Landmarks – Landmarks EP

8 Production
8 Composition
9 Mood
8 Instrumentation
8.3

As we near the end of 2014, it’s a must to look back on albums that we might have missed or slept on from earlier this year. It’s inevitable, and there will always be bands that “miss the cut”. As I looked back on albums from earlier this year, I found a standout band who released a solid and well-rounded EP that I didn’t seem to hear of.

Landmarks is a psychedelic rock band from Chicago, and they released their debut EP on November 18th, 2014. Bringing the classic psychedelic sound from previous decades and mixing it with modern innovations is what makes this band a must listen. Everything sounds traditional, but with the perfect touch of more recent ideas the songs come alive. One song you will hear a definite late 60’s psychedelic rock sound, and the next a 90’s indie rock guitar riff. You can tell you’re in for a journey as soon as the EP begins, with “Mason Hill” being a short introduction of looping ambient synths. Right after, the second track kicks in.


RELEASE DATE: 18 November 2014 LABEL: Walk-In Records 


“Space/Time” hooks the listener immediately with the upbeat guitar and laid-back drums. The soothing vocals fit perfectly with the music, and the song only goes deeper into chaos. The instrumental aspect of the song goes everywhere, while the vocals tie together the verse and chorus making the song a smooth connection. While definitely psychedelic rock, they do a great job of molding other ideas into their music, and this song has elements of indie rock and arguably even math rock infused. This is what makes Landmarks a must listen, they know what genre to play, but are not tied to it, leaving room to explore.

“Cuscutta” picks up where “Space/Time” ends, in a mess of ambient keys. The song is slower, the drums are played soft and the guitar more relaxed. This gives the vocals a chance to take over the song, and they certainly do. The soft and dreamy vocals lead the song into a much more psychedelic realm of their music. The atmosphere on this song must be noted, since the effect it has on the mood of the song is eminent. It has a very “classic” sound to it, and the song smoothly finds its end where it began. It doesn’t build up or build down, but it doesn’t need to. It stays the same, but in the best way possible.

Up next is “Jackson Park”, and the guitar melody is one of my favorites off of the EP. While the song builds up, the melody is still there, getting louder and louder as it goes. The drums playfully build up with the guitar, and the end result is the guitar melody accompanied with a saxophone. I love the way the saxophone fits the music seamlessly, and the feeling is very nostalgic and, of course, relaxing.

“Elysian Fields” is the instrumental break on the EP, and it is ethereal and exotic. There’s an amazing violin that lifts the listener throughout the song, and the overall feel is very ambient. Everything gets louder and louder as the song progresses, and you can really feel the buildup of the static as you listen. By the end of the track, it reaches a level of confusion, then slowly dies down into the next song.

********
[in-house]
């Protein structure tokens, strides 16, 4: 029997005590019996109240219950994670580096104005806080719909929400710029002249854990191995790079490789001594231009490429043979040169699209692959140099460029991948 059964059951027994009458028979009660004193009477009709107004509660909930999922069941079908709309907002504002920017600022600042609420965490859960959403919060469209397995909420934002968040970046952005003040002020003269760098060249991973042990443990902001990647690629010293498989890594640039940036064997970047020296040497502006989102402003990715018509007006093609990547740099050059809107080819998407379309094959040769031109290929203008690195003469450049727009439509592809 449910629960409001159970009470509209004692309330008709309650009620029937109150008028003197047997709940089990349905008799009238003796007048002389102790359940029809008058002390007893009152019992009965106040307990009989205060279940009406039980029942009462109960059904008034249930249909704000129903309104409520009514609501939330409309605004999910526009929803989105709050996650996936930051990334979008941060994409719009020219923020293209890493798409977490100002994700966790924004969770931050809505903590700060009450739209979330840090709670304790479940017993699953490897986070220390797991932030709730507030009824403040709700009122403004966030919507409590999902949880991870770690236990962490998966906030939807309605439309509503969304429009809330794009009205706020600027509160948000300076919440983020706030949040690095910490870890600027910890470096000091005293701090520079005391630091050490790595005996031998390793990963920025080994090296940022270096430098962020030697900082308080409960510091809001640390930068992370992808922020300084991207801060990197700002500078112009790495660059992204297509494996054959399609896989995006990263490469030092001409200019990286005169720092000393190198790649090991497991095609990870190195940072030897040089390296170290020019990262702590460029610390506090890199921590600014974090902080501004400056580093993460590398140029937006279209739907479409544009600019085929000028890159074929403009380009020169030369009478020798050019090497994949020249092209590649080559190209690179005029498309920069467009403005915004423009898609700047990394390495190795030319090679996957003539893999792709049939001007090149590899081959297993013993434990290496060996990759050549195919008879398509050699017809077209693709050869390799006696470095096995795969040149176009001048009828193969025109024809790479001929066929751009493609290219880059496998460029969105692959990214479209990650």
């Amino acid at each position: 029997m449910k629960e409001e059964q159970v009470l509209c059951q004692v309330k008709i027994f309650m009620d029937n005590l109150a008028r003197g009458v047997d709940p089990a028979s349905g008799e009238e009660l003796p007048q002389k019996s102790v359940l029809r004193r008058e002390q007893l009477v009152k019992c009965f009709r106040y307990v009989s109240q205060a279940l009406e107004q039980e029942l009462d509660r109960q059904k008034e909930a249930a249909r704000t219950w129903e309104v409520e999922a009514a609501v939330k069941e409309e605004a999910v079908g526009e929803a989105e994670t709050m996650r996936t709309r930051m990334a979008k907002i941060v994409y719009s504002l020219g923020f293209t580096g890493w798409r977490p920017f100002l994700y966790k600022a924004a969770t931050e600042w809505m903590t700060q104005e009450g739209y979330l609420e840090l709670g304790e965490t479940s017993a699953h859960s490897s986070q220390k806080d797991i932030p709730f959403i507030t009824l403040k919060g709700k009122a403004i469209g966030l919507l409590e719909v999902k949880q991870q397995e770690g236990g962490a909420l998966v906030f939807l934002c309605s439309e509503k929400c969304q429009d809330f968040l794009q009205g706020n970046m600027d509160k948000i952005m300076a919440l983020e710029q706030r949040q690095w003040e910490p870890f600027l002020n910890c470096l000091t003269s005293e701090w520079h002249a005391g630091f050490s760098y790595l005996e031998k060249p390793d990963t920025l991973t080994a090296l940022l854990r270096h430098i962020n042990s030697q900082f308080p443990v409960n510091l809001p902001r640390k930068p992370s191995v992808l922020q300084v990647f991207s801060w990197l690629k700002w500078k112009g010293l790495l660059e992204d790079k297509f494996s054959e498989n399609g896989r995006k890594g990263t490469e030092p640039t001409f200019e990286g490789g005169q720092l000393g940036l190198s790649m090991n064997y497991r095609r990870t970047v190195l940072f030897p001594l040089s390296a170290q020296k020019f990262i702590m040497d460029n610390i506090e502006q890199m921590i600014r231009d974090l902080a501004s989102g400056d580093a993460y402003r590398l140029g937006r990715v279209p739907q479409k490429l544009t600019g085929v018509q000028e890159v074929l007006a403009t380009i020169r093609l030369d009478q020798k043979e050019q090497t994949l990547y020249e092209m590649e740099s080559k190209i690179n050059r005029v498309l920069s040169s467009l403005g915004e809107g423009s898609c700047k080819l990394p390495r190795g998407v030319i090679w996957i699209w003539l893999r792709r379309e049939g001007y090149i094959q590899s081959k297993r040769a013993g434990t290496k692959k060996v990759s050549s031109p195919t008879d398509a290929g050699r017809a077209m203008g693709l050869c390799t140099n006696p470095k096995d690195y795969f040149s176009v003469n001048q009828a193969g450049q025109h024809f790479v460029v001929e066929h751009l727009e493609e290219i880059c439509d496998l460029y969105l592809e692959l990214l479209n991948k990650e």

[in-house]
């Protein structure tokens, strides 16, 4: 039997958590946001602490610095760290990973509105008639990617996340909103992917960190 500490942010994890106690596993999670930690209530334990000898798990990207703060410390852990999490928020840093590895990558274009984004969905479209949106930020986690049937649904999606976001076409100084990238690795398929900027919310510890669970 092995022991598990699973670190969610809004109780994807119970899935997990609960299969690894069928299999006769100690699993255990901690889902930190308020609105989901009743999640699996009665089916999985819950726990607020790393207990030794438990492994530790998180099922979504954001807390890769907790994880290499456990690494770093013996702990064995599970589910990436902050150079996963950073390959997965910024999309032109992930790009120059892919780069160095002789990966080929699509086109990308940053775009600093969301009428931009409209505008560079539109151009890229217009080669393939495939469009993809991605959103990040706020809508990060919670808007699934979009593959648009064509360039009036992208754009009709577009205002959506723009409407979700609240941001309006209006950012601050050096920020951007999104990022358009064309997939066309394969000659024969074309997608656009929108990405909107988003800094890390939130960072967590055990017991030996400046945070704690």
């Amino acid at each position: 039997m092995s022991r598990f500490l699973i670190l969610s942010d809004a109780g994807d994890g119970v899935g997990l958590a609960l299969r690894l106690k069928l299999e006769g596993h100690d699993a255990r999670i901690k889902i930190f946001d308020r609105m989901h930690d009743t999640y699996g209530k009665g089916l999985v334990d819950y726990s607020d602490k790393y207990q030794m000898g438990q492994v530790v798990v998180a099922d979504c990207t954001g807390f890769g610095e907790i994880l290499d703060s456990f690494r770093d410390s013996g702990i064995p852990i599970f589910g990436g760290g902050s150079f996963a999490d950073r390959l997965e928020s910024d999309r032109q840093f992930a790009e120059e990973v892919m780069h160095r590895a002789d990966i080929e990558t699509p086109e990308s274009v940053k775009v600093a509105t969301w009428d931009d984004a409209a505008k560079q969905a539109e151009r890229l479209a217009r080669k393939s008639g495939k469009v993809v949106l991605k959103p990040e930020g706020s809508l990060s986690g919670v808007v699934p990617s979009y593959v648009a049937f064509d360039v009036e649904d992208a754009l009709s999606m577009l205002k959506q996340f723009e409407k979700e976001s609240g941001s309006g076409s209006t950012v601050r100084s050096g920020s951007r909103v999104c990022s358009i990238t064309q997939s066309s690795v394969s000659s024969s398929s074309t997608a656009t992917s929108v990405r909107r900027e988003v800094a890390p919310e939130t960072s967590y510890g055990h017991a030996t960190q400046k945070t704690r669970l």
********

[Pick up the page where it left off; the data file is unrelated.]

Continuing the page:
“Pacific” has a very math rock feel to it, and you can hear it with the guitar especially. With a very interesting bass line, the song soars and descends, fluctuating between the two. The guitars react to the vocals in a beautiful and uplifting way, leading the song into new territory. About halfway through the song, everything changes to become more guitar-driven as the track builds up. The guitars are simple, yet so powerful on the result of the song. Right as the song reaches its peak, the guitars strum an ambient chord and everything dies down, leading us to right into “Amboy Road”.

The last song on the EP, “Amboy Road”, starts without missing a beat. The song is cheery, and the drum beat reminds me of some older surf rock songs, characterized by the two snare hits. Keeping the happy tone of the song alive, the song breaks into the drum beat again, now with more heavily layered guitars. The rest of the song stays instrumental, and even has a well-placed guitar solo. This song shows just how talented they are at keeping the psychedelic rock sound in their songs, with a nice blend of modern influences as well.

Landmarks’ debut EP is the perfect example of the iconic psychedelic rock sound, and even though it is blended with modern influences, it never loses the integrity that the genre has. The guitar plays smooth throughout the album, which is something I love to hear from psychedelic rock bands, especially if they’re more guitar driven. Some bands go a more electronic route, but what I like about Landmarks is that they only use effects to heighten the songs. They play true rock by the books, but they venture out when it is needed. The rock scene needs more innovative bands like Landmarks to light a spark on traditional music and augment what’s already there to create their own true style. For this reason, among others, is why their EP is such a solid release, it truly is a breath of fresh air.

I found out about Landmarks through another article of ours, which was a Weekly Playlist that showcases talented bands that are relatively new. You can buy Landmarks’ EP digitally on their Bandcamp, or on vinyl through Walk-In Records.

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